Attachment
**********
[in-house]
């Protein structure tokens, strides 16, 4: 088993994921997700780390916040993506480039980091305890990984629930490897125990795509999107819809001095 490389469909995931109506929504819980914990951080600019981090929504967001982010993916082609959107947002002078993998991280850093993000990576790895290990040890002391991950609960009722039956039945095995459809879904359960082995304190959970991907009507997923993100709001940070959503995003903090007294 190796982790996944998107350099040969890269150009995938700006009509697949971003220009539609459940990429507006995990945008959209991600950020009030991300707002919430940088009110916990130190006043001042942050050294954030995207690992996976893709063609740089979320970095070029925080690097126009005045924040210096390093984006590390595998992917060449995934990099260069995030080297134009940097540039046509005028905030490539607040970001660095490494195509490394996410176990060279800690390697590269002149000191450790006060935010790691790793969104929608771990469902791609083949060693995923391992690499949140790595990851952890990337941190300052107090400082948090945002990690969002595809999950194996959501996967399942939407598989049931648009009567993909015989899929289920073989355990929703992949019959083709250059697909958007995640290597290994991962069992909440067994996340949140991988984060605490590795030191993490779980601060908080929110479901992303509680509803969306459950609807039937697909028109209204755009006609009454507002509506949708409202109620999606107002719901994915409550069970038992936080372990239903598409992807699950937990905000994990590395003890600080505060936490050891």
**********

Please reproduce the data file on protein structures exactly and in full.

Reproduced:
[in-house]
């Protein structure tokens, strides 16, 4: 088993994921997700780390916040993506480039980091305890990984629930490897125990795509999107819809001095 490389469909995931109506929504819980914990951080600019981090929504967001982010993916082609959107947002002078993998991280850093993000990576790895290990040890002391991950609960009722039956039945095995459809879904359960082995304190959970991907009507997923993100709001940070959503995003903090007294 190796982790996944998107350099040969890269150009995938700006009509697949971003220009539609459940990429507006995990945008959209991600950020009030991300707002919430940088009110916990130190006043001042942050050294954030995207690992996976893709063609740089979320970095070029925080690097126009005045924040210096390093984006590390595998992917060449995934990099260069995030080297134009940097540039046509005028905030490539607040970001660095490494195509490394996410176990060279800690390697590269002149000191450790006060935010790691790793969104929608771990469902791609083949060693995923391992690499949140790595990851952890990337941190300052107090400082948090945002990690969002595809999950194996959501996967399942939407598989049931648009009567993909015989899929289920073989355990929703992949019959083709250059697909958007995640290597290994991962069992909440067994996340949140991988984060605490590795030191993490779980601060908080929110479901992303509680509803969306459950609807039937697909028109209204755009006609009454507002509506949708409202109620999606107002719901994915409550069970038992936080372990239903598409992807699950937990905000994990590395003890600080505060936490050891």